When the bone and cartilage dividing your nasal cavity is off center or crooked, the condition is referred to as a deviated septum. If the deviation is serious enough, it can cause breathing difficulties and chronic sinus conditions that require treatment.
What Causes a Deviated Septum?
Most often, a deviated septum is a condition that occurs during birth or fetal development. In other cases, trauma or injury to the nose causes the displacement. This is frequently the result of a sports injury or automobile accident. Occasionally, cartilage in the nasal tip deteriorates as we age, producing a deviated septum.
What Are the Symptoms of a Deviated Septum?
The perfect nasal septum divides the left and right nostrils evenly, but this is pretty rare; it’s estimated that about 80 percent of the population has a septum that is off center to some extent.1 Usually the deviation is slight and goes unnoticed; only the worst cases produce symptoms that affect breathing.
Symptoms include nasal congestion (often limited to one side of the nose), frequent nosebleeds and sinus infections, facial pain and pressure, headaches, postnasal drip, and noisy breathing or snoring during sleep.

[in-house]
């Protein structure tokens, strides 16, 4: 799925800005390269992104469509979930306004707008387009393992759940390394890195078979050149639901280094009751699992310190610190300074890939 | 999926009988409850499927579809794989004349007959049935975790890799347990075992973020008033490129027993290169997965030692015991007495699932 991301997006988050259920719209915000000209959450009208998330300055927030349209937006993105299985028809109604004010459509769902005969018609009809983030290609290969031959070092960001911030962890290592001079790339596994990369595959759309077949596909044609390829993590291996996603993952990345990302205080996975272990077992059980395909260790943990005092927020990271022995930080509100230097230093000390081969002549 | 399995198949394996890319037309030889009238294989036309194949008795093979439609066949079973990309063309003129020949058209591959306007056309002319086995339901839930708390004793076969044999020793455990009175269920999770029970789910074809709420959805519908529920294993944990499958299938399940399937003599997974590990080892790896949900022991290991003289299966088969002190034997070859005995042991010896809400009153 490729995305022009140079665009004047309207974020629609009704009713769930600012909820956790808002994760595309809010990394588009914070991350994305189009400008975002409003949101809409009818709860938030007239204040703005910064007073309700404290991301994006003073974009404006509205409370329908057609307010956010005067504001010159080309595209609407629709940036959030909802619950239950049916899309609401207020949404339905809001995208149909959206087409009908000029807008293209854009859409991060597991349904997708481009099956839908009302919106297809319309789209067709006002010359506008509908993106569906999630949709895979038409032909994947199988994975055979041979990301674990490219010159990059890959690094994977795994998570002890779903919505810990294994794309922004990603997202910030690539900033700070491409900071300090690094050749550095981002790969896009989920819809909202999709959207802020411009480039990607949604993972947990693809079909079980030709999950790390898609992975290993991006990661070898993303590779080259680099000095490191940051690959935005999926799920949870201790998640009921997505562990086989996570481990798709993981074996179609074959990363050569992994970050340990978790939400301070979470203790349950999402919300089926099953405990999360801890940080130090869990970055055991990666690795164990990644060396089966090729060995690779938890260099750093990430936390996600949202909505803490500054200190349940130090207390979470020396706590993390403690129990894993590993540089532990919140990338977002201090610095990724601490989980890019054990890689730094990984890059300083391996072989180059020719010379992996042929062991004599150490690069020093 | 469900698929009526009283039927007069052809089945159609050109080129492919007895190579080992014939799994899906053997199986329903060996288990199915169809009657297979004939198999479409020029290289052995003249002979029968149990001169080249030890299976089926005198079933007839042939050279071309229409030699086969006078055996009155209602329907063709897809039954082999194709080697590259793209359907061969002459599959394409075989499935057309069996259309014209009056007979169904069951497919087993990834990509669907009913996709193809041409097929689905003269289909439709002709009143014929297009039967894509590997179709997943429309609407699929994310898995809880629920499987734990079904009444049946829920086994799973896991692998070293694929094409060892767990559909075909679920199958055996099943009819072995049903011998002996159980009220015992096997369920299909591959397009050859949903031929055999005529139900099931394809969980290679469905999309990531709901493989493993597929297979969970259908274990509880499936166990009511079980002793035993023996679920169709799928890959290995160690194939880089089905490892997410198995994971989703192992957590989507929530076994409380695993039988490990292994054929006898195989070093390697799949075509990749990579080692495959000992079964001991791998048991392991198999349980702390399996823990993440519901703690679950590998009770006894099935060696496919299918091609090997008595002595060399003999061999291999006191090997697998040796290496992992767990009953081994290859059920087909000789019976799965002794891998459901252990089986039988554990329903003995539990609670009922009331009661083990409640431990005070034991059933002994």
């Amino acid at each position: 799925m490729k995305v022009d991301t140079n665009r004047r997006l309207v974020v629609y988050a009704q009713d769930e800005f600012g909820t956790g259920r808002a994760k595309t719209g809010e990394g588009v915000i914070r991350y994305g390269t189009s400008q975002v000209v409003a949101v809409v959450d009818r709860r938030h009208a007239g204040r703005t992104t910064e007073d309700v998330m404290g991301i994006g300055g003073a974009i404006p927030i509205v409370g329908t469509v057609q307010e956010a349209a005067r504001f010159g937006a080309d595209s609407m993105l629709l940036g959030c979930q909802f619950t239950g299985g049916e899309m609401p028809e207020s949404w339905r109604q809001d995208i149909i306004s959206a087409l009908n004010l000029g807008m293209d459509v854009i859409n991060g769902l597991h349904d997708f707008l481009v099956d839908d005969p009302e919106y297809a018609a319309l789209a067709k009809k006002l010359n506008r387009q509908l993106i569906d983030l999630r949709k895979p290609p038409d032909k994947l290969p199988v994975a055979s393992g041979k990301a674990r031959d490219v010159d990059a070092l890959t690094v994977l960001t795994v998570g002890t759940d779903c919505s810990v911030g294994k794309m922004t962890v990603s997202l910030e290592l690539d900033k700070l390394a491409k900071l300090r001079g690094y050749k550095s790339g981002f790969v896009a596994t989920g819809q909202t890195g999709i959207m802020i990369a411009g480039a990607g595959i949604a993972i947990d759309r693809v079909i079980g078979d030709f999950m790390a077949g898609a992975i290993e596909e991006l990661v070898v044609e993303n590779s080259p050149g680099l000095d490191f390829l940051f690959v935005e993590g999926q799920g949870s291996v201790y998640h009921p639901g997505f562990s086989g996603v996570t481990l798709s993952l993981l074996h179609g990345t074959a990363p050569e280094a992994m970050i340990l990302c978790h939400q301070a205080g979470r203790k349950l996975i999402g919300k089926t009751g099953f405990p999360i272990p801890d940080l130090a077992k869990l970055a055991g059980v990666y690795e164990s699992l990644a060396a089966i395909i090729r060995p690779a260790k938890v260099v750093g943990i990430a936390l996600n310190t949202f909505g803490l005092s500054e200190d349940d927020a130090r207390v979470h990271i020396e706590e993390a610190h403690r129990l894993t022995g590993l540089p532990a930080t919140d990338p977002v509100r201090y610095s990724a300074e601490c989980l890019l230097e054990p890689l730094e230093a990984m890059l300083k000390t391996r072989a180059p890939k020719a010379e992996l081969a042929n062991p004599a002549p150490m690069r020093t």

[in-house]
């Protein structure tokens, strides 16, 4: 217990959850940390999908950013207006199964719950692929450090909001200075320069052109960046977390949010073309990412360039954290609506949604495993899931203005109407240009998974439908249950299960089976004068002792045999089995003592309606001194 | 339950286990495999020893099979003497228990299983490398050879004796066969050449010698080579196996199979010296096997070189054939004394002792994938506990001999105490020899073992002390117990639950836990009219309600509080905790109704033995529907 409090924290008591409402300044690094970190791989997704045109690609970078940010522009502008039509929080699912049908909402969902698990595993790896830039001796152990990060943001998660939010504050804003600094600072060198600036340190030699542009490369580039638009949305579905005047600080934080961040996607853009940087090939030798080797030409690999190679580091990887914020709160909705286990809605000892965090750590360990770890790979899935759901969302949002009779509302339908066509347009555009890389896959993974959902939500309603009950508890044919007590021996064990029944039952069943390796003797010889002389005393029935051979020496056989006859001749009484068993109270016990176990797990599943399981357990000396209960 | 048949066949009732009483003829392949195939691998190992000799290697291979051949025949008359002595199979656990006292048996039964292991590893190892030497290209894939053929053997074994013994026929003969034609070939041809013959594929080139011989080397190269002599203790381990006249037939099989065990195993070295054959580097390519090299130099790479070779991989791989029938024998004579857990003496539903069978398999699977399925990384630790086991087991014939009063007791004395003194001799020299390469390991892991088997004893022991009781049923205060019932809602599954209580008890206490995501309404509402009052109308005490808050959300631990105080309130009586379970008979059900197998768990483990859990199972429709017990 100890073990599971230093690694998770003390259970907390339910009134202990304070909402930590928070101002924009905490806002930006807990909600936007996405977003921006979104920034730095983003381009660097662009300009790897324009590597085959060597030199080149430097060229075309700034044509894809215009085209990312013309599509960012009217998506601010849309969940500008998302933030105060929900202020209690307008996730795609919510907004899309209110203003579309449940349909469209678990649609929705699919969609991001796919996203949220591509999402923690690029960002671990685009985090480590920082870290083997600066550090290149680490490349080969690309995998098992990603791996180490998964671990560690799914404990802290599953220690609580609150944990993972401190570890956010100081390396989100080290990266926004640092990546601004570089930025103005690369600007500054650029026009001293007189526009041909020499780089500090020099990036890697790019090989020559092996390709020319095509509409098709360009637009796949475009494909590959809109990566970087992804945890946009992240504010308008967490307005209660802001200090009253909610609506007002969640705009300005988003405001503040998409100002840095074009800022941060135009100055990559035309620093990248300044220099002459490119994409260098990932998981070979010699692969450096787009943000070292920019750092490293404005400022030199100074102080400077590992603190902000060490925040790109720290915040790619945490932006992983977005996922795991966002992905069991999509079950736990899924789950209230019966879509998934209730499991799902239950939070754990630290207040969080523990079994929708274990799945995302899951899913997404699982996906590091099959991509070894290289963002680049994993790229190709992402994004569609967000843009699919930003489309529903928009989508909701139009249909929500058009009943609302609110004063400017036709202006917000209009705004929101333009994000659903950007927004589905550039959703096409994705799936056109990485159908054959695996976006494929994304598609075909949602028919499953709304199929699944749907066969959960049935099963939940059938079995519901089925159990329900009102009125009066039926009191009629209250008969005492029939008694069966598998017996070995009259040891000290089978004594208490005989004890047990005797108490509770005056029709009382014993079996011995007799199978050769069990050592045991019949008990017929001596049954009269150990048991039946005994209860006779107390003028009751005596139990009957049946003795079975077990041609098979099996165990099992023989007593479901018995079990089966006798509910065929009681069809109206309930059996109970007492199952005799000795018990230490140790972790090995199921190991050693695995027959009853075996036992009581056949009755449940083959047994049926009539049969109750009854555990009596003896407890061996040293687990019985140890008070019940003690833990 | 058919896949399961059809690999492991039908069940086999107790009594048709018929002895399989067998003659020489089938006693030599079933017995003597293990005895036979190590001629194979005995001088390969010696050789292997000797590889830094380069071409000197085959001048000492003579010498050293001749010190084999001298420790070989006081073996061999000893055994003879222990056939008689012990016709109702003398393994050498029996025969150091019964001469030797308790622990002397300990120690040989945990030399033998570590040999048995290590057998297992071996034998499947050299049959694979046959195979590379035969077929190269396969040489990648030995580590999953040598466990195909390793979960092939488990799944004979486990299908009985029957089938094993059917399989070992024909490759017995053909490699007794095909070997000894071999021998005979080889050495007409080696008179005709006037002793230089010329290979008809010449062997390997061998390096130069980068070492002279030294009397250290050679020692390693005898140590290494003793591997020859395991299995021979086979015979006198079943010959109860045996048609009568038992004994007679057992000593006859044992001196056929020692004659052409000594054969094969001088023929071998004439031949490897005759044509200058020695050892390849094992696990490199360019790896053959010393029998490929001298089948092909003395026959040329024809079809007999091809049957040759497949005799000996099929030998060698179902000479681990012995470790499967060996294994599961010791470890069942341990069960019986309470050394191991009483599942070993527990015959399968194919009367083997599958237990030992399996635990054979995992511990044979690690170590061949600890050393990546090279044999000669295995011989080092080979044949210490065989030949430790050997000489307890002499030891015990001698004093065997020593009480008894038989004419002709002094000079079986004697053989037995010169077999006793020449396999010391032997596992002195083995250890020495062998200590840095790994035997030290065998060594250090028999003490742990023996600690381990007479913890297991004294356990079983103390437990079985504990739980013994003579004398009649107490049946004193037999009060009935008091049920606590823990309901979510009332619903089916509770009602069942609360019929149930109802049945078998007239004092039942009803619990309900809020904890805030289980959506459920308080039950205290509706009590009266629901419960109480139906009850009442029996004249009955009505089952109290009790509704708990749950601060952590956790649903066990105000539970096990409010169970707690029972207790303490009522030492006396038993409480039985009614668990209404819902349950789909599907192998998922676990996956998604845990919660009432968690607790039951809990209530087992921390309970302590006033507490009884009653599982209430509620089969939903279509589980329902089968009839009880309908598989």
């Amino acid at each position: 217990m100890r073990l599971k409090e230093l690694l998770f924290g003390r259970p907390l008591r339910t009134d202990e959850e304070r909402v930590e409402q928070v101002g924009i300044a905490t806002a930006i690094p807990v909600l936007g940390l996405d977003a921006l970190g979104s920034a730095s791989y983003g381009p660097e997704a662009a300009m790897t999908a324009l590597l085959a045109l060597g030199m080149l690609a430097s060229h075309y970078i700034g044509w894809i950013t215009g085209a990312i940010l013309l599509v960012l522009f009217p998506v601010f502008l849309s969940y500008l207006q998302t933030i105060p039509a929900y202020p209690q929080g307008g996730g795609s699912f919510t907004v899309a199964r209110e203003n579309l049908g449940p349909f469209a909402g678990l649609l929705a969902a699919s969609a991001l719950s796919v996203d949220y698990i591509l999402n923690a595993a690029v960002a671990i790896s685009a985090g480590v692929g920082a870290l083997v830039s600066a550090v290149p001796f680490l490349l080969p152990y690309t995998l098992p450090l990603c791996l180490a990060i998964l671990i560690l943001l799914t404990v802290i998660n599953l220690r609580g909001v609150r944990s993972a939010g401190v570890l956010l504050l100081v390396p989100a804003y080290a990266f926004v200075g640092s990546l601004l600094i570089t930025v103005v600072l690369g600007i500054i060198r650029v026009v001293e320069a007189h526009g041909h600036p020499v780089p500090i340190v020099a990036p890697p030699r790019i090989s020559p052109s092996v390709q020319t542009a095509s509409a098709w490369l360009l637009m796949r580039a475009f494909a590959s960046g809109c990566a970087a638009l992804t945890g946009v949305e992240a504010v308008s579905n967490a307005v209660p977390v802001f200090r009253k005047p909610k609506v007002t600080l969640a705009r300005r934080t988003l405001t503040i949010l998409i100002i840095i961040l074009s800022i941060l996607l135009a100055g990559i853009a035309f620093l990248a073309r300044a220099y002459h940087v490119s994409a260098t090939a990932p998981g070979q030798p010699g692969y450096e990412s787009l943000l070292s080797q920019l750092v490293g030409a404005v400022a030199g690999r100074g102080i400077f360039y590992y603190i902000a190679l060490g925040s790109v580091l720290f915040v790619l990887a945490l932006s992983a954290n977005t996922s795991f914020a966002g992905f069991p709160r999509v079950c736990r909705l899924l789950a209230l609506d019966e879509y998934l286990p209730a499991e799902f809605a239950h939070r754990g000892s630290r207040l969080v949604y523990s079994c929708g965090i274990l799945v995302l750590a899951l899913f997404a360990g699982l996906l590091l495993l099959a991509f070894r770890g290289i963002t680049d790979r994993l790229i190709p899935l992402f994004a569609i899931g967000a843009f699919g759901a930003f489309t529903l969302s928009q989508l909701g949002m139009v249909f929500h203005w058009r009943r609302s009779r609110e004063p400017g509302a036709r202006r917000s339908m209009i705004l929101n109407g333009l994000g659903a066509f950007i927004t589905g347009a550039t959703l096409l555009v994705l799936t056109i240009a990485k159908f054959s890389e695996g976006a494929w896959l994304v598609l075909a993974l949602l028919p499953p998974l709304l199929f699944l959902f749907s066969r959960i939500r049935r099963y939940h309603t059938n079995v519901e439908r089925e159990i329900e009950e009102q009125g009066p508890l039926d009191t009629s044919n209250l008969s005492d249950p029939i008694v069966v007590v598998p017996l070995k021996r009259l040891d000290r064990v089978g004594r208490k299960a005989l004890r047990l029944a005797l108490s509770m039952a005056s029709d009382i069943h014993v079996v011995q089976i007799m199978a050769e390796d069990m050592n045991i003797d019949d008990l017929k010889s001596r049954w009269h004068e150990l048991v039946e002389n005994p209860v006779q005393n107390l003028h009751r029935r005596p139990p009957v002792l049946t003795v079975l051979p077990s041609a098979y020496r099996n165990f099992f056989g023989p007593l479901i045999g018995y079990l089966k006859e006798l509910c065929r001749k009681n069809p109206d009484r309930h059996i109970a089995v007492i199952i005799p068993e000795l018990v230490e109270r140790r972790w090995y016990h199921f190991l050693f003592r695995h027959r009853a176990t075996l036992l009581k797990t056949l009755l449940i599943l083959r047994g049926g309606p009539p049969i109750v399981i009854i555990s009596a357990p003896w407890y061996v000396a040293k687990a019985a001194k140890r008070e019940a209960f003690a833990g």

How Is a Deviated Septum Treated?
If the deviated septum isn’t too severe, symptoms may respond to treatment with medications. Antihistamines, decongestants and nasal steroid sprays can reduce congestion and inflammation in some patients.
When medicines are ineffective, a surgical procedure known as a septoplasty may be necessary to reposition a crooked septum and improve breathing. This involves removing excess bone or cartilage in order to create a larger breathing space, and is typically performed in an outpatient setting using local or general anesthesia.
In order to prevent a deviated septum, protect your nose from injury whenever possible. Wear a helmet or facial protection when playing sports and never ride in a motor vehicle without wearing a seatbelt.
Call Dr. Stolovitzky at (404) 921-5474 for more information or to schedule an appointment.
 Harvard Health Publishing. (n.d.). Deviated Septum. Retrieved September 25, 2020, from https://www.health.harvard.edu/a_to_z/deviated-septum-a-to-z